Assembly Speaker Willie Brown on Wednesday suggested a compromise that would allow passage of his mandatory seat belt bill even if the Reagan Administration refuses to say whether it would use the measure as a basis for overturning federal air bag requirements.
The key to Brown’s proposal is a “sunrise” amendment that would prevent the mandatory seat belt provision from taking effect until the federal government assured the Speaker that his bill would not be used to rescind the air bag requirement.
After a two-hour hearing of a Senate-Assembly conference committee, the San Francisco Democrat said he is optimistic that a solution can be worked out before the Legislature adjourns Sept. 13. But other conferees said they believe Brown’s ideas will be rejected by the Legislature.
“I don’t think the votes will be there,” said Senate Transportation Committee Chairman John F. Foran (D-San Francisco), a conferee and co-author of the seat belt measure.
The Speaker’s bill, which is supported by the insurance industry, would require motorists to use their seat belts beginning Jan. 1 and demand that auto manufacturers install air bags or other automatic crash devices in all cars sold in California beginning in 1989.
Although it had passed the Assembly and Senate, Brown, in a surprise move, put the brakes to his measure last month, saying he feared that U.S. Transportation Secretary Elizabeth Hanford Dole would use the measure to help rescind federal regulations requiring auto makers to install air bags or other passive restraints in cars nationwide.
At issue is a rule that would overturn the national air bag regulations in the event that states with two-thirds of the nation’s population enact qualifying mandatory seat belt laws.
Although Brown’s measure was specifically worded to avoid triggering the rule, Brown said he is convinced that Dole is “waiting with bated breath” to use the California law as a basis for dropping the federal air bag standards.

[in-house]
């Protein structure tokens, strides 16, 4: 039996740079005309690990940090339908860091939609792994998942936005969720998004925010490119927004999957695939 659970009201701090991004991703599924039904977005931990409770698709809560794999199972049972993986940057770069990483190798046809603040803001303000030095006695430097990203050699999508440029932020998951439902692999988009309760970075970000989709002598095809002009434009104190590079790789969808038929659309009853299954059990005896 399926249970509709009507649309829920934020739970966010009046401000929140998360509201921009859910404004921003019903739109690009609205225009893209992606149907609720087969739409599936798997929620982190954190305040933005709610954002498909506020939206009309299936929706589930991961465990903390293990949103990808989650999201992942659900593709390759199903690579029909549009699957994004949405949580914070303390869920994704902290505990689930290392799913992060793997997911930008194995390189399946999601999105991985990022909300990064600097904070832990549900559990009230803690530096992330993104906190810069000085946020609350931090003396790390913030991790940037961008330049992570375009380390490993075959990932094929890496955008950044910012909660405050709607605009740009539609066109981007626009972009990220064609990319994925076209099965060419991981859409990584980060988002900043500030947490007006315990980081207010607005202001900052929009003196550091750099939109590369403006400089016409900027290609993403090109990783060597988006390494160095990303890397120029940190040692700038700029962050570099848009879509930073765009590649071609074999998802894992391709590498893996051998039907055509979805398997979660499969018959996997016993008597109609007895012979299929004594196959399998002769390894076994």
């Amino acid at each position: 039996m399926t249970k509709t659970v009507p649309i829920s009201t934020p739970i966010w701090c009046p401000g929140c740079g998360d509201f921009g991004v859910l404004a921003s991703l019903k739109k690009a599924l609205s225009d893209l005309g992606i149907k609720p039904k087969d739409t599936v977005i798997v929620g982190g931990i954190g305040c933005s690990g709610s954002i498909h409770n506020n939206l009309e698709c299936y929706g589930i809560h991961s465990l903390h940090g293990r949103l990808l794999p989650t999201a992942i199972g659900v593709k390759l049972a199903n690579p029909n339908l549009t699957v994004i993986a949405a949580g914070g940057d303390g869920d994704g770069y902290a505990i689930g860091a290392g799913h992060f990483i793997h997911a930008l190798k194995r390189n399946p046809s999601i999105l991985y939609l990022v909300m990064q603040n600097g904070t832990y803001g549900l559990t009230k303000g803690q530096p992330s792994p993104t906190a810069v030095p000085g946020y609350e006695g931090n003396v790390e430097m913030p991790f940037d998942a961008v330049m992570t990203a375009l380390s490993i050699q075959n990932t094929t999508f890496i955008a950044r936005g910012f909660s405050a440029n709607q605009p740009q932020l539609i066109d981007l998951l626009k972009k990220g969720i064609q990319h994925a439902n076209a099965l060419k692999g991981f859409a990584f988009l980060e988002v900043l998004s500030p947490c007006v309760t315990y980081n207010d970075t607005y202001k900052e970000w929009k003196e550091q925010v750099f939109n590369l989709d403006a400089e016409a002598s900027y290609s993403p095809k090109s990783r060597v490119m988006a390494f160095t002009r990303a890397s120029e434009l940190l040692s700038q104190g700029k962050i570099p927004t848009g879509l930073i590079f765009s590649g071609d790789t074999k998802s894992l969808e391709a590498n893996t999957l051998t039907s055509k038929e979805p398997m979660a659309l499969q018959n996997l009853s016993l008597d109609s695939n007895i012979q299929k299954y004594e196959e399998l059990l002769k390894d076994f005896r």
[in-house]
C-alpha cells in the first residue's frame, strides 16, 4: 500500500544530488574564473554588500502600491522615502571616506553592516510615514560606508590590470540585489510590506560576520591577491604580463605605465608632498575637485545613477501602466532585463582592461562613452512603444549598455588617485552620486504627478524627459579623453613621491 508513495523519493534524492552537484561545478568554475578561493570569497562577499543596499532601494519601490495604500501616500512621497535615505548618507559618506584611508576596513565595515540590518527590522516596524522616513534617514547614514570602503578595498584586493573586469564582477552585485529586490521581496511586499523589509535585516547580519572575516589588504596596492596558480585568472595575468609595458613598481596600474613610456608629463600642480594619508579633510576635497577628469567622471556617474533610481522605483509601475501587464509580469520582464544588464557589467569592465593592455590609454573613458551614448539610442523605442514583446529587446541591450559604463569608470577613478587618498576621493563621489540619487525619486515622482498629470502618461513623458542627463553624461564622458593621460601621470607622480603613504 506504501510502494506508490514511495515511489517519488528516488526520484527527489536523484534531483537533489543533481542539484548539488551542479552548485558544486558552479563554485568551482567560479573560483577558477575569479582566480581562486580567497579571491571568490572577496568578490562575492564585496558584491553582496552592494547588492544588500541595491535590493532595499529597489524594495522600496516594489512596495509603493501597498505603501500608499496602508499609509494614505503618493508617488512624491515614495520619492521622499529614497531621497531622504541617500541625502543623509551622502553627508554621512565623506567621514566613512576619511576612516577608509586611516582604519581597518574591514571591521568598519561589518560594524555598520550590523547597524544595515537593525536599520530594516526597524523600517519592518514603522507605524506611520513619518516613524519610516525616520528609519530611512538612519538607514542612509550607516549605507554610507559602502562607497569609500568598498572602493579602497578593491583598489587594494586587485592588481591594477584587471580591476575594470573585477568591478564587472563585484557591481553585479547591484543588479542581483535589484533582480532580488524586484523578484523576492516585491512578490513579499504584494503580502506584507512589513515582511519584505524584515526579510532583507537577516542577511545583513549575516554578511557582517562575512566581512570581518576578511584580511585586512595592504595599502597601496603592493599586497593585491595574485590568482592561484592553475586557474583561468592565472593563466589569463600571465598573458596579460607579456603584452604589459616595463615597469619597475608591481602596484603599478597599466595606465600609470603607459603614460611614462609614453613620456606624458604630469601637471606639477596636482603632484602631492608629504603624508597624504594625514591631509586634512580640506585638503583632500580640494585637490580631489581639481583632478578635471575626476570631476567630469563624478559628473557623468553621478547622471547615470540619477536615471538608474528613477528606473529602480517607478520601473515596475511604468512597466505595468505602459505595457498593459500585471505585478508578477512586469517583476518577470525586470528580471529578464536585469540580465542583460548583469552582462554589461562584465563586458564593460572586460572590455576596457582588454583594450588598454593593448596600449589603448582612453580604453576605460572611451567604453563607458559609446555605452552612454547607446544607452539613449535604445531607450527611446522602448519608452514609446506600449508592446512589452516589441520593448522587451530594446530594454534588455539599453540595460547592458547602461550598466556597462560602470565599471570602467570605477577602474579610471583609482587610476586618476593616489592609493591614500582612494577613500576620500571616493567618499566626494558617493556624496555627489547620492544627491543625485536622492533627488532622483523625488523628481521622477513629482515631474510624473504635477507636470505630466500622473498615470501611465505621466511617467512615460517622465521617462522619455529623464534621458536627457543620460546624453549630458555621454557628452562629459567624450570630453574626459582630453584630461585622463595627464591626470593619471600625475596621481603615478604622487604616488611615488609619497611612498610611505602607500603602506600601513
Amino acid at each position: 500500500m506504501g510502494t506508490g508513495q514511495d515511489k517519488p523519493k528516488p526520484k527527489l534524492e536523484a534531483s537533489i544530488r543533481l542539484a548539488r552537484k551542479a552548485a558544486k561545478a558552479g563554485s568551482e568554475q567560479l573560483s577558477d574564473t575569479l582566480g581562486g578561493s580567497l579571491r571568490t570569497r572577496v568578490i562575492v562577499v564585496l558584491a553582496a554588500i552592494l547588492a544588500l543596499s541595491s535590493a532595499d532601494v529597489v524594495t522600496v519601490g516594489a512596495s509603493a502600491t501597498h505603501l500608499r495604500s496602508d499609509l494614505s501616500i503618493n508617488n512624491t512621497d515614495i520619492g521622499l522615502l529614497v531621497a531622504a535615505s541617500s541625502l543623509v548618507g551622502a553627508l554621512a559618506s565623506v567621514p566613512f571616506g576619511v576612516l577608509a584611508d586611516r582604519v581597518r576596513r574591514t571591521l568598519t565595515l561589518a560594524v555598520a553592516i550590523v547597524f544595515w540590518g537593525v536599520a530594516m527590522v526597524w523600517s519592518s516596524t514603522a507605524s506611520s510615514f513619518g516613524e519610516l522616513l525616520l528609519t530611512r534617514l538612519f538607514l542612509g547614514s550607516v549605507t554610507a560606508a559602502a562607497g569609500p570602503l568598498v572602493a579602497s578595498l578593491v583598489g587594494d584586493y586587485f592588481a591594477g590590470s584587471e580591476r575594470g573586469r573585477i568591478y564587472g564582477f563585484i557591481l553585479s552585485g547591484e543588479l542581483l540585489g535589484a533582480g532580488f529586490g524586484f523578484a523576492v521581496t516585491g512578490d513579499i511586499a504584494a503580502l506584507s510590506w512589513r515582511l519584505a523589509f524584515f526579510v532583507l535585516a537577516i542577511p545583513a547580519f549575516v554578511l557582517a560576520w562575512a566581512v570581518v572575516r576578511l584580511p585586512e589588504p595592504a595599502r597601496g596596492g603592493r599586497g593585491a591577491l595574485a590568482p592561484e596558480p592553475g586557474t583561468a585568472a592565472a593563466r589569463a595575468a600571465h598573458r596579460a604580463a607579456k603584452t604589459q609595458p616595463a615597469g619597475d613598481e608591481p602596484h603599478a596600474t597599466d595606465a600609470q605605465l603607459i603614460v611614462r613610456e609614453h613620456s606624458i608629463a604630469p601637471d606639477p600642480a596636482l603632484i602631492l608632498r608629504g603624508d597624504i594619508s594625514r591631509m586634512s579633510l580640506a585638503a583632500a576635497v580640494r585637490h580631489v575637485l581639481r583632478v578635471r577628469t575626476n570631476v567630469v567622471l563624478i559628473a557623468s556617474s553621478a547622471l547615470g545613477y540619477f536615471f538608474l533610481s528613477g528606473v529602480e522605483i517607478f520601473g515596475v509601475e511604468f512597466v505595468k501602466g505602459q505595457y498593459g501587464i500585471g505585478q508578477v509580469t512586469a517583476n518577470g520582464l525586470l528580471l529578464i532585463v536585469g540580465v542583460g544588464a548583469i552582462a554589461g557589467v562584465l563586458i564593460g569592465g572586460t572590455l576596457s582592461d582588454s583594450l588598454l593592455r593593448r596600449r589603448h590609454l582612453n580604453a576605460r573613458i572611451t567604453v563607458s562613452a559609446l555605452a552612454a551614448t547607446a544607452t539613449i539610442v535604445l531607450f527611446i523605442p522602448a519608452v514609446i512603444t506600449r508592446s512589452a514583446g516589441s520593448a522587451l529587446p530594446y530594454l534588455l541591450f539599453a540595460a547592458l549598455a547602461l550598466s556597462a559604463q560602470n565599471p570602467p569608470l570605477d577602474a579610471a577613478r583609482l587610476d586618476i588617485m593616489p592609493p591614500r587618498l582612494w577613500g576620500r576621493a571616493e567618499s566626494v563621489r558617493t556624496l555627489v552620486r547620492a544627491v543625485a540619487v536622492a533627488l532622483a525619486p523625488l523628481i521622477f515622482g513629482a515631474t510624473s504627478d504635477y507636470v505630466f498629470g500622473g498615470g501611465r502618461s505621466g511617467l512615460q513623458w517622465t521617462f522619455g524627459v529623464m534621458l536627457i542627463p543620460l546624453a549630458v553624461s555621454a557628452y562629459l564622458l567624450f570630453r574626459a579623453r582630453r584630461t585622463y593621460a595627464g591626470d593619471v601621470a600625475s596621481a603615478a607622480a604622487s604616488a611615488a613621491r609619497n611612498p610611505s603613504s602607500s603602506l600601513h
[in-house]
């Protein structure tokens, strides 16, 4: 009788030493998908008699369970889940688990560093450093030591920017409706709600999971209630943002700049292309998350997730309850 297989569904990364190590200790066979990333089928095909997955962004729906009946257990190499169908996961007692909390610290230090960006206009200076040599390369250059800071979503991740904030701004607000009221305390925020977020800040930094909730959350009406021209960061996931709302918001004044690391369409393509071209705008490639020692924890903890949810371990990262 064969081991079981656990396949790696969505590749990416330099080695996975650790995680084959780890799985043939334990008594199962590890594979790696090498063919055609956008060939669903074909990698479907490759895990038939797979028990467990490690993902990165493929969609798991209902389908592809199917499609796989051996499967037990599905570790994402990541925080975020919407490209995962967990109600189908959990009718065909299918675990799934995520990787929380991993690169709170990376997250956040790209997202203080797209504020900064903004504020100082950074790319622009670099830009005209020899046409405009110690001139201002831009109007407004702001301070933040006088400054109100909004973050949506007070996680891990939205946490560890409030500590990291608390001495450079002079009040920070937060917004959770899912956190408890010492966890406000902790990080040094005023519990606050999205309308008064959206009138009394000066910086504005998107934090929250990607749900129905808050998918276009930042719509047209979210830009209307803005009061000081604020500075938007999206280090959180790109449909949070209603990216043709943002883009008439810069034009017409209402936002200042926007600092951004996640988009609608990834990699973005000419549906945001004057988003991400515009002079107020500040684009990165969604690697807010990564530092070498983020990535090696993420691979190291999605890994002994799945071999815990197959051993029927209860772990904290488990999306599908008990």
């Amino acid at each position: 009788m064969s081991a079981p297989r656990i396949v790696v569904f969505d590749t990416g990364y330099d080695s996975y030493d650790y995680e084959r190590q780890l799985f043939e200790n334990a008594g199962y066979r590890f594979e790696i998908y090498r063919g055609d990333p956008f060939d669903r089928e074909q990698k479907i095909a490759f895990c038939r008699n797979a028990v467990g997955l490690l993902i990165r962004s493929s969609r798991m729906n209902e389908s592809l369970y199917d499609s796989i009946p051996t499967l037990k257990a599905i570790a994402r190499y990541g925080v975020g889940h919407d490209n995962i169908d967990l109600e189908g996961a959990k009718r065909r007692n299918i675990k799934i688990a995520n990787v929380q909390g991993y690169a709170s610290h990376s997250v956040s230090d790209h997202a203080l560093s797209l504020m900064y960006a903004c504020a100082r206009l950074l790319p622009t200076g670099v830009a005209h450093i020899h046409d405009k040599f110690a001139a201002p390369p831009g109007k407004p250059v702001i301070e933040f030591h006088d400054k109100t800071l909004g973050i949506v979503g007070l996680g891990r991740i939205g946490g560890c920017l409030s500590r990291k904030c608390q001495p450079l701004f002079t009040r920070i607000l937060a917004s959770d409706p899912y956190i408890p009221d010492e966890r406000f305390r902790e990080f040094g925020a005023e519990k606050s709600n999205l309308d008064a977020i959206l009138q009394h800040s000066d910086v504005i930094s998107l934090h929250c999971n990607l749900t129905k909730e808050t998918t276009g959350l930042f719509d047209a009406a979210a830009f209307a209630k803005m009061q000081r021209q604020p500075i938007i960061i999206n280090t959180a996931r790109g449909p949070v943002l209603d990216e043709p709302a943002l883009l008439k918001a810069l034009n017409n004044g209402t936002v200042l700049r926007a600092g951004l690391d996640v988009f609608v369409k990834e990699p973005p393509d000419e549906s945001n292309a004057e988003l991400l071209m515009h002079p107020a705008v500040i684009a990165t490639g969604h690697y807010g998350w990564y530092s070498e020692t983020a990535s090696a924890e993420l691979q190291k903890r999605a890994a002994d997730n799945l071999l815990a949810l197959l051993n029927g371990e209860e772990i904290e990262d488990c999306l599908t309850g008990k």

During Wednesday’s committee meeting, Brown suggested several amendments to his bill that he said would assure that the legislation could not be used to rescind the air bag rules.
Chief among those was the inclusion of the “sunrise provision” that would allow the California seat belt law to take effect only after Dole certifies that it does not comply with the federal standards.
Fourteen states have passed mandatory seat belt laws, but Dole thus far has refused to say whether any of them qualify toward rescinding the federal air bag regulations.
Although Foran expressed pessimism over the proposed compromise, Brown said he simply will appoint a new conference committee if this one fails to approve his concept.
“This is not an exercise, I’m genuinely optimistic,” Brown said. “I’d like to see us go forward. Ultimately, if there is no conference committee (agreement) there is no seat belt law this session.”
Brown scheduled another committee meeting for Monday. Unless an agreement can be reached early in the week, Brown conceded, it is unlikely that the measure can be enacted this year.
California has become a national focus of the seat belt debate largely because it claims 10% of the nation’s population, and various safety and consumer groups believe its actions could set a precedent for the rest of the nation.
On Tuesday, consumer activist Ralph Nader publicly hailed Brown for taking on the Reagan Administration over the air bag issue. On Wednesday, Brown distributed a letter from Rep. Timothy E. Wirth (D-Colo.), chairman of the House subcommittee that oversees highway transportation, commending Brown and asserting that Dole will do everything she can to rescind the federal air bag rules.
Lobbyists and others familiar with the California issue, however, were skeptical about Brown’s motives, suggesting that his ultimate goal is to make sure no seat belt measure passes, while placing the blame on federal officials.
Brown reacted angrily to such speculation Wednesday, saying, “I’m really trying to restrain myself from commenting on the heritage and parentage of a person that would come away with that conclusion.”